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Microbial adaptation to the environment and biogeochemistry of extreme environments


  • We are interested in the geobiology and biogeochemical functioning of contemporary aquatic ecosystems (such as crater lakes; Figure) sometimes considered as modern analogues of ancient oceans and sharing common features with some petroleum source rocks. The predominance of prokaryotic communities in such stratified ecosystems characterized by the presence of marked chemoclines (inducing strong redox gradients, prolonged anoxia of deep waters, strong dissolved element concentrations, etc.) makes such ecosystems adequate for studying microbial life under 'extreme conditions'. Based on the molecular (lipid biomarkers) and isotopic composition of the organic matter in the water column and the underlying sediments (, on the diversity of microbial communities (Archaea, Bacteria, Eukarya), and on the speciation and isotopic signature of chemical species (e.g., carbon, sulfur), we are characterizing the functioning and the evolution of such exceptional ecosystems since their (post-eruptive) formation. A main goal is to constrain the origins and modes of formation of organic and inorganic geochemical signatures specifically preserved in such depositional environments, in order to use them for a better understanding of ancient systems and of the formation of source rocks (collaboration with TOTAL E&P).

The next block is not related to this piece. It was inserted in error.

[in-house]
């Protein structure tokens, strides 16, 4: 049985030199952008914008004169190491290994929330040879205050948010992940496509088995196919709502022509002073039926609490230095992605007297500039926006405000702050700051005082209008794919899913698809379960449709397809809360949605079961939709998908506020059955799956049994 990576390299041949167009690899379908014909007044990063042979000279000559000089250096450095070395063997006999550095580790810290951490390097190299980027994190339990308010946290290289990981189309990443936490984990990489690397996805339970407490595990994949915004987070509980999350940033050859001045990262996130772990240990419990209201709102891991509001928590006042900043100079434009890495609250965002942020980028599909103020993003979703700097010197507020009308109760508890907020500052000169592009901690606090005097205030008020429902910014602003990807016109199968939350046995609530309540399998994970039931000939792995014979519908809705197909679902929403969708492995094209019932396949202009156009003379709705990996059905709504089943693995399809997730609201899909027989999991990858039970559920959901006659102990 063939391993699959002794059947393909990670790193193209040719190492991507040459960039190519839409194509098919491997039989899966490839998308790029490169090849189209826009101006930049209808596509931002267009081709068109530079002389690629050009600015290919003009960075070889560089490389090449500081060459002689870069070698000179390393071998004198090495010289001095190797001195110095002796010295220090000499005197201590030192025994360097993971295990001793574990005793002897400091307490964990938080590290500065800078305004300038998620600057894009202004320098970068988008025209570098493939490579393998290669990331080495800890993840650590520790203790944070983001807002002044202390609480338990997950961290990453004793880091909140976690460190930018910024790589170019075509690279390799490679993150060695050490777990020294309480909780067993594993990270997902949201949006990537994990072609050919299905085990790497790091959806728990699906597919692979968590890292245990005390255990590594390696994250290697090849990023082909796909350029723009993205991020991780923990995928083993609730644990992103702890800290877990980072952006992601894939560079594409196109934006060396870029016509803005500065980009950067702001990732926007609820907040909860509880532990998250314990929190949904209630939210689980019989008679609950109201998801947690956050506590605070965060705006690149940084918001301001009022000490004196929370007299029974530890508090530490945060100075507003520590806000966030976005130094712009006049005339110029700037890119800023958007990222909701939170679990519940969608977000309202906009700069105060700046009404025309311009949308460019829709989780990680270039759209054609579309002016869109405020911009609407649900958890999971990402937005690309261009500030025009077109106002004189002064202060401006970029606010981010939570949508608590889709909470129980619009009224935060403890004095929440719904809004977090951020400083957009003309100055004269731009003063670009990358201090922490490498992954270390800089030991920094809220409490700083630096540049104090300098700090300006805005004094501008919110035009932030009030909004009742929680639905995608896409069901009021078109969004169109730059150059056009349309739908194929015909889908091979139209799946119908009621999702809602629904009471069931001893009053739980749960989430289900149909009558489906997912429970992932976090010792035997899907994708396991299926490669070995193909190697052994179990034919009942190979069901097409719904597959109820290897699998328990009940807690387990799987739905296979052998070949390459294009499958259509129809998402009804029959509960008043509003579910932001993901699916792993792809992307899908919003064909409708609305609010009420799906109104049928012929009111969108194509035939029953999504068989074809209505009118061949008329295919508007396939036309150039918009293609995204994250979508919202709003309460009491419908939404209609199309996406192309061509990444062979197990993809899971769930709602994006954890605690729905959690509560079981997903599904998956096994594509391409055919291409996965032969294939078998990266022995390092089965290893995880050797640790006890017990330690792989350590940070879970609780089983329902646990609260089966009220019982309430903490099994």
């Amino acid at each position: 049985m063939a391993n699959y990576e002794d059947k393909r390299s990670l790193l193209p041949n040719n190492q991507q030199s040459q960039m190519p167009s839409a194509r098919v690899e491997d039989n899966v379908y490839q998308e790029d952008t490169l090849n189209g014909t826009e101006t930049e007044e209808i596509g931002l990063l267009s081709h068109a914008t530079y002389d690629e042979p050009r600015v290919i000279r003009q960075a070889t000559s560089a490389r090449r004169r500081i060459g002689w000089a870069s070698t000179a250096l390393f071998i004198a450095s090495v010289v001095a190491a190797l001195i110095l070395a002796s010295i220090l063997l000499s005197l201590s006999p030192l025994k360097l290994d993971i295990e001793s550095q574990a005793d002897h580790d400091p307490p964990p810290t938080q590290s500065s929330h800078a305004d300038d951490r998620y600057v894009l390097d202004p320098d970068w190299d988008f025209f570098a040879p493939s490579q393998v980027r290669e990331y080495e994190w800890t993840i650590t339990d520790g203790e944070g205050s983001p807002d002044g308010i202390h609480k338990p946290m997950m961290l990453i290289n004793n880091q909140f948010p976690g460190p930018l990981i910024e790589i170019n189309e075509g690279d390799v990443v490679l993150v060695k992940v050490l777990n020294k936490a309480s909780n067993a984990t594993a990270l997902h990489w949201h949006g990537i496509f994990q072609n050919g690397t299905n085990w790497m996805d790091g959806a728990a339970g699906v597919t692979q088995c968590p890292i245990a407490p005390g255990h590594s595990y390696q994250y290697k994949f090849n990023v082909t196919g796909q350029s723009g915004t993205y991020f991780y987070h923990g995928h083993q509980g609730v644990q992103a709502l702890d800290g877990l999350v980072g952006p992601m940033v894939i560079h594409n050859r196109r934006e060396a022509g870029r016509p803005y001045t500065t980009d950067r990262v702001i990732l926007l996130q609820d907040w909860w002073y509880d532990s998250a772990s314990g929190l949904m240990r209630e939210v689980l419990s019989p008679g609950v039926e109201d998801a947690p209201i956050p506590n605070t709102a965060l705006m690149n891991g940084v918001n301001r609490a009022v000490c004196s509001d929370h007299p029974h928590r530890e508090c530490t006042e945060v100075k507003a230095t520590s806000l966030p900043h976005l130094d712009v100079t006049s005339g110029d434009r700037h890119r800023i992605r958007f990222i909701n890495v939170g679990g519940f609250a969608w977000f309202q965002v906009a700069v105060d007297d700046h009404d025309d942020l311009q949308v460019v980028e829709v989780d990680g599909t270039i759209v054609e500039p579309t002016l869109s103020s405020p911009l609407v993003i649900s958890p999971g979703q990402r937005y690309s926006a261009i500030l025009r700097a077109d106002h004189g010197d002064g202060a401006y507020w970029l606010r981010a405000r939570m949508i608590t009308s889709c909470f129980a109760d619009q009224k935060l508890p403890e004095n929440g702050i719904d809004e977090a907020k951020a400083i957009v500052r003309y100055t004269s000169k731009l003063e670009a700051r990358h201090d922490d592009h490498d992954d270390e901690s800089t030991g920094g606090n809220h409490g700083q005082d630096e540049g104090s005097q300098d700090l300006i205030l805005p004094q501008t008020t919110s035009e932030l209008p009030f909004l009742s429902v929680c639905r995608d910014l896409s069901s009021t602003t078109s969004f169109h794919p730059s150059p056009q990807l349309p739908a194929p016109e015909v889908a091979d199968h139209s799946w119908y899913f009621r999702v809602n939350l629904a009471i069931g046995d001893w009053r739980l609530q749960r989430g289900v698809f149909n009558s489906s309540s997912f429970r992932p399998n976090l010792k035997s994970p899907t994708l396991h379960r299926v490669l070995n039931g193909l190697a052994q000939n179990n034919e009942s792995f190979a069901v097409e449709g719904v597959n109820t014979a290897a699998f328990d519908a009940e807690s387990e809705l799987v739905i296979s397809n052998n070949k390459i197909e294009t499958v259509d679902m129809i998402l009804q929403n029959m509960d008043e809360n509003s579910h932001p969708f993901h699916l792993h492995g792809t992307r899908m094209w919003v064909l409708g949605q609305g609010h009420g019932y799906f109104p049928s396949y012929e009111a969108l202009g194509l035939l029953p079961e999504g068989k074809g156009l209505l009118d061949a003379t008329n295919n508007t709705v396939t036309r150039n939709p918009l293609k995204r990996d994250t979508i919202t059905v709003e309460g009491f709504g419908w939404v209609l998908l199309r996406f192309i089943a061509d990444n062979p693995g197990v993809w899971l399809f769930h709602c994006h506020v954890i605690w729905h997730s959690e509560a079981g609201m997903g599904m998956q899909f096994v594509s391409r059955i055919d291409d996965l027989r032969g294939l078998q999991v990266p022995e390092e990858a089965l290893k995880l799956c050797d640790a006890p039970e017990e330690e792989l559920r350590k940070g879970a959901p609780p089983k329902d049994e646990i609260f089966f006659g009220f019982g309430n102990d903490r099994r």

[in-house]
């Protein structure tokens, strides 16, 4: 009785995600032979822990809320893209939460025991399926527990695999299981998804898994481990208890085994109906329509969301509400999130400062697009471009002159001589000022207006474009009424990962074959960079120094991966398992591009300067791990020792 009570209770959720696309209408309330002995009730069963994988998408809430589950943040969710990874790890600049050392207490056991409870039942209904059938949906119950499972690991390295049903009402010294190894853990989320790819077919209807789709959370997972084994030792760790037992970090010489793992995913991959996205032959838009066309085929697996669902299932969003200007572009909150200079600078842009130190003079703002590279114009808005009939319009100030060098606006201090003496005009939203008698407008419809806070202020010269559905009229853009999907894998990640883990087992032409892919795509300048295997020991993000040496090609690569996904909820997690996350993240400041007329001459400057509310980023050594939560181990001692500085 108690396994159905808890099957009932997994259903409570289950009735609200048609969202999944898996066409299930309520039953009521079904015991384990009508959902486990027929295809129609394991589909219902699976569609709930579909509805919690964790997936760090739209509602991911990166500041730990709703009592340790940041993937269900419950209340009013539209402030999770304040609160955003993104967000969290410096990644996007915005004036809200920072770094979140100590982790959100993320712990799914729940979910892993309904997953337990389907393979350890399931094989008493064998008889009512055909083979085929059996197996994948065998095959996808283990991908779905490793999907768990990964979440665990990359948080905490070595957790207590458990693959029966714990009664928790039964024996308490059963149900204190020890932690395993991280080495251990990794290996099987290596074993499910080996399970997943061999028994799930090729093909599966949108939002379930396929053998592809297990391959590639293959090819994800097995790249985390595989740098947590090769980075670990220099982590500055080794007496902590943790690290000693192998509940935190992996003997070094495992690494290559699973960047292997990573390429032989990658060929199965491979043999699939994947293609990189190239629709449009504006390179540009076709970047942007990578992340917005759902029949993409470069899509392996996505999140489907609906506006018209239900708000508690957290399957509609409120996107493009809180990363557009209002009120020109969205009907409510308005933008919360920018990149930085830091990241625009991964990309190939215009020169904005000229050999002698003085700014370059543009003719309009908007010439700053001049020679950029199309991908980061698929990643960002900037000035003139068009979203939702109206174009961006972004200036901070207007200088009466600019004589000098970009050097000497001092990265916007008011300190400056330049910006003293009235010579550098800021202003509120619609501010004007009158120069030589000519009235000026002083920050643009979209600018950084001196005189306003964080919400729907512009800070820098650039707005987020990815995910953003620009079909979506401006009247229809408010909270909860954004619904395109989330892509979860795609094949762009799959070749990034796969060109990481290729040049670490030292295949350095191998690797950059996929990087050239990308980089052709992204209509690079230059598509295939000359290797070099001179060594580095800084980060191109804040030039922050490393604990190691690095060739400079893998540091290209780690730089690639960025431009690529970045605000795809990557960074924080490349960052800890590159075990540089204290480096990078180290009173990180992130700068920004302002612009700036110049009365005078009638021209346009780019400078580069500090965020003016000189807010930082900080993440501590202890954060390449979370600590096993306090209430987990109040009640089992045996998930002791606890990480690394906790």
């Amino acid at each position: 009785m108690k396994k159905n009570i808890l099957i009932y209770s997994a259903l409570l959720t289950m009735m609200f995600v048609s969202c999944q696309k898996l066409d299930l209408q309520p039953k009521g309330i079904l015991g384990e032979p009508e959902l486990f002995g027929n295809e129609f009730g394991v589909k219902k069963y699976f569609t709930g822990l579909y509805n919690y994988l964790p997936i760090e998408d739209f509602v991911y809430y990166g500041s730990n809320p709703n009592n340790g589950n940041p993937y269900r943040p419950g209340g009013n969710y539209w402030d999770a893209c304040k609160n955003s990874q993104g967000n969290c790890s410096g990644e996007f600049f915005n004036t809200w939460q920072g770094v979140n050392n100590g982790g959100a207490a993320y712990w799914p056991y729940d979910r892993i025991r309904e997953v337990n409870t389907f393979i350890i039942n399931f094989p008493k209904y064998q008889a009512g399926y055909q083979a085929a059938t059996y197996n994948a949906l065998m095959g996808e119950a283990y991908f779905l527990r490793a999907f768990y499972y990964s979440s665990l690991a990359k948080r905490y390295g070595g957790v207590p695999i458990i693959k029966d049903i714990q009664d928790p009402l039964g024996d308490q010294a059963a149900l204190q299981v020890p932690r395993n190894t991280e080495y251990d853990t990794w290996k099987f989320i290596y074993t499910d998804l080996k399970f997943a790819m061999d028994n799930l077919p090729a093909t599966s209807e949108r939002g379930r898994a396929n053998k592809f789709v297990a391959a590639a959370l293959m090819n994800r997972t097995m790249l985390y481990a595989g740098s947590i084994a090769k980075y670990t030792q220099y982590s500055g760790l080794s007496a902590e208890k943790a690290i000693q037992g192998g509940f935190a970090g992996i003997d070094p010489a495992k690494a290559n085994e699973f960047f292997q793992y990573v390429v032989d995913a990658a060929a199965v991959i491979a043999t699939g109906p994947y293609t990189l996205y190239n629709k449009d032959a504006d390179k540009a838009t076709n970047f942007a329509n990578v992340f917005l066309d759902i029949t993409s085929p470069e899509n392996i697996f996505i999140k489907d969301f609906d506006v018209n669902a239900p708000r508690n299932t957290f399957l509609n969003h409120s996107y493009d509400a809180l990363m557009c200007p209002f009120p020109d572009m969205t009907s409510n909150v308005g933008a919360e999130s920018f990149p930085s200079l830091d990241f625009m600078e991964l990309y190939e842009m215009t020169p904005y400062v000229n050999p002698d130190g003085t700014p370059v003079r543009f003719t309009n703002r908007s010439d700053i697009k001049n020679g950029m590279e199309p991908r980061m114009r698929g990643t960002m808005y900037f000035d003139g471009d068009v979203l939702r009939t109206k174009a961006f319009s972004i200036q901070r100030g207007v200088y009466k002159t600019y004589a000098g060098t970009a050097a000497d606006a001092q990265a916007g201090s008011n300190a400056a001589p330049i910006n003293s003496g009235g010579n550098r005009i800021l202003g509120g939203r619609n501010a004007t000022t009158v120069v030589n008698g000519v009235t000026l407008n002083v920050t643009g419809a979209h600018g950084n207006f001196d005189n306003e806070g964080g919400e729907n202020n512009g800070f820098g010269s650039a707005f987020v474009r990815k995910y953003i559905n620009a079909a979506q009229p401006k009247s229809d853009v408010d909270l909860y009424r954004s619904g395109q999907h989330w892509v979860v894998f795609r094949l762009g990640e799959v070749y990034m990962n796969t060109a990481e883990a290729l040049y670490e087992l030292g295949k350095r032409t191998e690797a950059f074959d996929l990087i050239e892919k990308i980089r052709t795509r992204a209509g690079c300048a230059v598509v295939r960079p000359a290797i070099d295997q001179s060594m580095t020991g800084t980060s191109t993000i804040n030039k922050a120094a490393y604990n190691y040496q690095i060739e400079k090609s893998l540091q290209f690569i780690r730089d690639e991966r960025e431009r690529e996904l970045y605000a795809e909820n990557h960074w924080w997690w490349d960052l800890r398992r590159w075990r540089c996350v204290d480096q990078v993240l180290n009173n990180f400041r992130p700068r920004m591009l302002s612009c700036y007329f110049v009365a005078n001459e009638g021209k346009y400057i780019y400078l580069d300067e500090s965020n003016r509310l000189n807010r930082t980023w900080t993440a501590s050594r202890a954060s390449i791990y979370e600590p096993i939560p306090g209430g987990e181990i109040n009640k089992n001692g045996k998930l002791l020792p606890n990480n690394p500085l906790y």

• In collaboration with (bio)chemists and (micro)biologists, we are also studying microbial models grown under controlled conditions (laboratory cultures) and chosen according to their natural origin and/or physiological and evolutive characteristics. These works allow i) a better understanding of how micro-organisms adapt to environmental conditions prevailing in extreme environments (e.g., anoxia, euxinia, high temperature, pressure and salt concentration; Figure) often comparable to the 'primitive' biosphere and, ii) to characterize new microbial metabolic pathways (e.g. biosynthesis of specific lipids) with a potential interest for biotechnology and/or environmental studies.


Participants : Vincent Grossi (Research Director), Ingrid Antheaume (Engineer), Ivan Jovovic (PhD 2016-2020).